You are on page 1of 21

An Appraisal of Dividend policy

Of
Meghna Cement Mills Limited (MEGHNACEM)

Course Title: Corporate Finance Course Code: FIN 507 Sec: 01 Session: Fall 2011

PREPARED BY: Md. Mesbah Uddin

Page 1 of 21

Executive Summery

Meghna Cement Mills Ltd is the first manufacturing unit of Bashundhara Group and it is one of the largest cement industries in the country producing nearly 1 million metric tons a year. The Meghna Cement Mills Ltd is an International Standard Organization (ISO 9001: 2008) certified company having accreditation of manufacturing products for both domestic and international markets. The company is listed with both Dhaka and Chittagong Stock Exchanges, the two bourses of the country since 1995 and 1996 respectively. The company markets its product under the registered trade mark "King Brand Cement". It was incorporated on March 1992 as Private Limited Company under the companies Act, 1913 and subsequently on January 1996 Meghna Cement Mills Ltd started their commercial production. The company enlisted with Dhaka Stock Exchange (DSE) in 1995 and Chittagong Stock Exchange (CSE) in 1996 under the trading code MEGHNACEM. The face value of each stock was Tk.100 during enlistment and in 19th September 2010 the company executed the stock split option and following the change of the denomination of shares and market lot, the new face value of the shares of the company became Tk. 10.00 instead of Tk. 100.00 per share, market lot became 100 shares instead of 50 shares and the new adjusted open price of shares was Tk. 280.90 per share. The company has 22500400 outstanding shares of Tk.10 face value in the capital market; it has paid-up capital of Tk. 225 mn and authorized capital Tk. 5000 mn.
Meghna Cement mills Ltd. is a A category share, (i.e. it gives minimum 10% dividend each year), it is also a blue chip script and listed in DSE 20 Share for its national reputation for quality, reliability and the ability to operate profitably in good times and bad times. From the past 10 years dividend payment data it is found that the company follows Regular Dividend Policy since the enlistment in the Stock Market. The board of directors of MEGHNACEM fixes the dividend percentage after reviewing the net income and retained earnings situation of the company. Thus, in the line of operational performance of the company during the year 2010, the board of directors is pleased to recommend for payment of 25% cash dividend on par value of the shares for the year 2010. Their earning per share (EPS) was Tk. 2.23 and price per share was Tk. 400 in December 2010.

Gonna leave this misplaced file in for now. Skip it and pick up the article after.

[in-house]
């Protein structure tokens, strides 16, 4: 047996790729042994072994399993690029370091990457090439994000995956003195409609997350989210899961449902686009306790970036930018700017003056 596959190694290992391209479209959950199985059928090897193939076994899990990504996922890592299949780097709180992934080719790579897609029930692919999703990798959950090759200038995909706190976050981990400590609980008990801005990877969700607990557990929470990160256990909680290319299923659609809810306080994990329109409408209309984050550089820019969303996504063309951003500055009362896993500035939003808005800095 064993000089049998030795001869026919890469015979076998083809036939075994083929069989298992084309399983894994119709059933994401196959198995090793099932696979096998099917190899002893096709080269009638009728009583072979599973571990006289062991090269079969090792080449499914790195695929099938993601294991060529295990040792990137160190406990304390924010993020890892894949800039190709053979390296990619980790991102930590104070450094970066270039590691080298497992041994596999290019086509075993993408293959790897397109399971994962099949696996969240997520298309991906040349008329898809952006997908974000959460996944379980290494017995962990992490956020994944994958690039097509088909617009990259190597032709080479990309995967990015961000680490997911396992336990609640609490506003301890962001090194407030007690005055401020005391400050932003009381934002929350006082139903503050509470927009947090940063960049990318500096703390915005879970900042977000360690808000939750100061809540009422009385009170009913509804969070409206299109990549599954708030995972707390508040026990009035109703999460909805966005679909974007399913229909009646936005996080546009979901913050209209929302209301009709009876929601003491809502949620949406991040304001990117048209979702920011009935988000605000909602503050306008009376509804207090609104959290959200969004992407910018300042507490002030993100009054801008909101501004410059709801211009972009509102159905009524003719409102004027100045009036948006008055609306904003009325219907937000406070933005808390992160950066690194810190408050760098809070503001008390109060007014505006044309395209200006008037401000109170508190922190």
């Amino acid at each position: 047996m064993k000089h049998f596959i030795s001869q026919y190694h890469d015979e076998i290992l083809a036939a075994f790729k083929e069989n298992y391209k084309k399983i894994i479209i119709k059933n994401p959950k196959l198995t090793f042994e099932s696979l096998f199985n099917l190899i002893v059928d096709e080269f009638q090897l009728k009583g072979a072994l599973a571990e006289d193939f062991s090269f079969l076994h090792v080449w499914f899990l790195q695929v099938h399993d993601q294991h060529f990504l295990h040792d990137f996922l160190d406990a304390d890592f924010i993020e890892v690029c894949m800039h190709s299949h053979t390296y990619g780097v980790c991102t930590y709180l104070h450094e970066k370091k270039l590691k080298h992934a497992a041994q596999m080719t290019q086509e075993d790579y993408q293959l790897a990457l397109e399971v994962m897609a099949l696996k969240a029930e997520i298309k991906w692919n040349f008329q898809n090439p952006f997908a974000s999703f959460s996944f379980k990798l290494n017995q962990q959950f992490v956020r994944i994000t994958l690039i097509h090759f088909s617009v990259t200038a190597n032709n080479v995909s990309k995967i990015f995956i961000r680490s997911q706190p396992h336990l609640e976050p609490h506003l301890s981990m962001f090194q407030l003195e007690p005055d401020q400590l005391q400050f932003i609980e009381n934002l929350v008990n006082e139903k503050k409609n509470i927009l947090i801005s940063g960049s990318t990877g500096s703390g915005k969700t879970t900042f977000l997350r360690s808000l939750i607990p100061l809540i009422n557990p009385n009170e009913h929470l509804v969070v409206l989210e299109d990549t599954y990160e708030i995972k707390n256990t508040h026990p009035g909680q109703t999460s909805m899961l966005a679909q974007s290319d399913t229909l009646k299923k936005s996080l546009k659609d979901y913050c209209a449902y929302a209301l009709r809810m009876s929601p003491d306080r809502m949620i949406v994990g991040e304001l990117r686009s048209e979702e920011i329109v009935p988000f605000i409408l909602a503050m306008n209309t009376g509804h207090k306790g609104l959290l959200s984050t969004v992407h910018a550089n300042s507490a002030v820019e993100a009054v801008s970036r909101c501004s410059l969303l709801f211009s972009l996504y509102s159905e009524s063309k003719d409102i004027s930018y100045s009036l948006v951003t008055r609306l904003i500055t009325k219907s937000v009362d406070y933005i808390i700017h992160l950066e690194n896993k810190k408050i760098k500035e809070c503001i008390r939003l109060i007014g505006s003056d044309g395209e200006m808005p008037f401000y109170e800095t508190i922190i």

Page 2 of 21

CHAPTER-02

DIVIDEND POLICY

Page 3 of 21

2.1 MEGHNA CEMENT MILLS LIMITED (MEGHNACEM)

About MEGHNACEM

The Meghna Cement Mills Limited (MEGHNACEM) was the first undertaking Bashundhara Group in the manufacturing sector. This enterprise produces world-class cement and, as a testimony to this, stands the fact that the concern has been awarded the ISO-9001 certification for sustained quality control effort. The Company markets its cement under the registered trademark of King brand". King Brand Cement is the harvest of industry of its skilled laborers Meghna Cement Mills Ltd uses latest technology. It is BSTI approved. It ensures that these entire things have made Meghna cement to be international standard. It is necessary to beautify the internal environment of Meghna Cement Mills ltd. Authorities of MEGHNACEM import their machineries, which is using for production of cement from China, Germany and Japan. Now the capacity of production of cement in this mill is average 80,000 to 100,000 bags per day (every bag contains 50kg of cement).

MEGHNACEM at a Glance

Trading Code: MEGHNACEM Listing Year: DSE 1995 & CSE 1996 Business Lines Authorized Capital in BDT (mn) Outstanding Capital in BDT (mn) Face Value Market lot Total no. Of Securities Share Sponsor/Director Govt. 52.3 0 Percentage

Market Category: A Cement Manufacturing 5000.0 225.0 10.0 100 22500400 Institute Foreign Public 13.61 0 34.09

Page 4 of 21

2.2 DIVIDEND POLICY


Dividends are cash payments made to stockholders. Decisions about when and how much of earnings should be paid, as dividends are part of the firms dividend policy. Earnings that are paid out as dividends cannot be used by the firm to invest in projects with positive net present valuesthat is, to increase the value of the firm. The dividend policy that maximizes the value of the firm is said to be the optimal dividend policy. i. Dividend Policy and Stock Value - Researchers argue whether there exists an optimal dividend policy. Some academicians argue that a firms dividend policy does not affect the value of a firm (dividend irrelevance theory), while other argues that the dividend policy is an important factor in the determination of a firms value (dividend relevance theory). Investors and Dividend Policy - Investors reactions to changes in dividend policies can be summarized as follows:

ii.

a. Informational content or signaling - There is a belief that managers change dividends (increase or decrease) only when it is necessarythat is, decreases occur only when the firm is facing financial difficulty, while increases occur only when it is expected that the firm can continue to pay higher dividends long into the future. If this is true, then changes in a firms dividend policy provide information to investors, who will react accordingly. For example, investors would consider an increase (decrease) in dividends to be good (bad) news, and thus increase (decrease) the price of the firms stock. b. Clientele effect - Investors might choose a particular stock due to the firms dividend policythat is, some investors prefer dividends and others do not. If such a clientele effect does exist, then we would expect that a firms stock price will change when its dividend policy is changed.